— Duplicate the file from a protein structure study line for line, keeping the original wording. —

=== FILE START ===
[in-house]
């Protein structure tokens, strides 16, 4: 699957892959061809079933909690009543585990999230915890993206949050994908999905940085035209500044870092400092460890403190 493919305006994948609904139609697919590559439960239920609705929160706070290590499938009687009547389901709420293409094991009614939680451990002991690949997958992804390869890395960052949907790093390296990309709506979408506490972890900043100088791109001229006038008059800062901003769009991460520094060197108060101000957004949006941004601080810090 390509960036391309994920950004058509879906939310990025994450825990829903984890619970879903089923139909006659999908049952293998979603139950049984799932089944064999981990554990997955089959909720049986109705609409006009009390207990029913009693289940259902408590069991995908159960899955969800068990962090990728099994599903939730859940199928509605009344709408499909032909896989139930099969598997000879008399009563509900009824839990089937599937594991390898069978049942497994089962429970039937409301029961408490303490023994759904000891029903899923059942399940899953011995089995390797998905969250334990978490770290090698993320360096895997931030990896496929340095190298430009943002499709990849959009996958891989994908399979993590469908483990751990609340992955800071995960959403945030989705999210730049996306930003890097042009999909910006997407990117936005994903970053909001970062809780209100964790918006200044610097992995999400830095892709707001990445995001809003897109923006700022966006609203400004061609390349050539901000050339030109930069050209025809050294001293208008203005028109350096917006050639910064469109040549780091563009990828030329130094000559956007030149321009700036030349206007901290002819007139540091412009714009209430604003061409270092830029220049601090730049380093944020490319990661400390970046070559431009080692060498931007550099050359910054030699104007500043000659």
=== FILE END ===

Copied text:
[in-house]
């Protein structure tokens, strides 16, 4: 699957892959061809079933909690009543585990999230915890993206949050994908999905940085035209500044870092400092460890403190 493919305006994948609904139609697919590559439960239920609705929160706070290590499938009687009547389901709420293409094991009614939680451990002991690949997958992804390869890395960052949907790093390296990309709506979408506490972890900043100088791109001229006038008059800062901003769009991460520094060197108060101000957004949006941004601080810090 390509960036391309994920950004058509879906939310990025994450825990829903984890619970879903089923139909006659999908049952293998979603139950049984799932089944064999981990554990997955089959909720049986109705609409006009009390207990029913009693289940259902408590069991995908159960899955969800068990962090990728099994599903939730859940199928509605009344709408499909032909896989139930099969598997000879008399009563509900009824839990089937599937594991390898069978049942497994089962429970039937409301029961408490303490023994759904000891029903899923059942399940899953011995089995390797998905969250334990978490770290090698993320360096895997931030990896496929340095190298430009943002499709990849959009996958891989994908399979993590469908483990751990609340992955800071995960959403945030989705999210730049996306930003890097042009999909910006997407990117936005994903970053909001970062809780209100964790918006200044610097992995999400830095892709707001990445995001809003897109923006700022966006609203400004061609390349050539901000050339030109930069050209025809050294001293208008203005028109350096917006050639910064469109040549780091563009990828030329130094000559956007030149321009700036030349206007901290002819007139540091412009714009209430604003061409270092830029220049601090730049380093944020490319990661400390970046070559431009080692060498931007550099050359910054030699104007500043000659």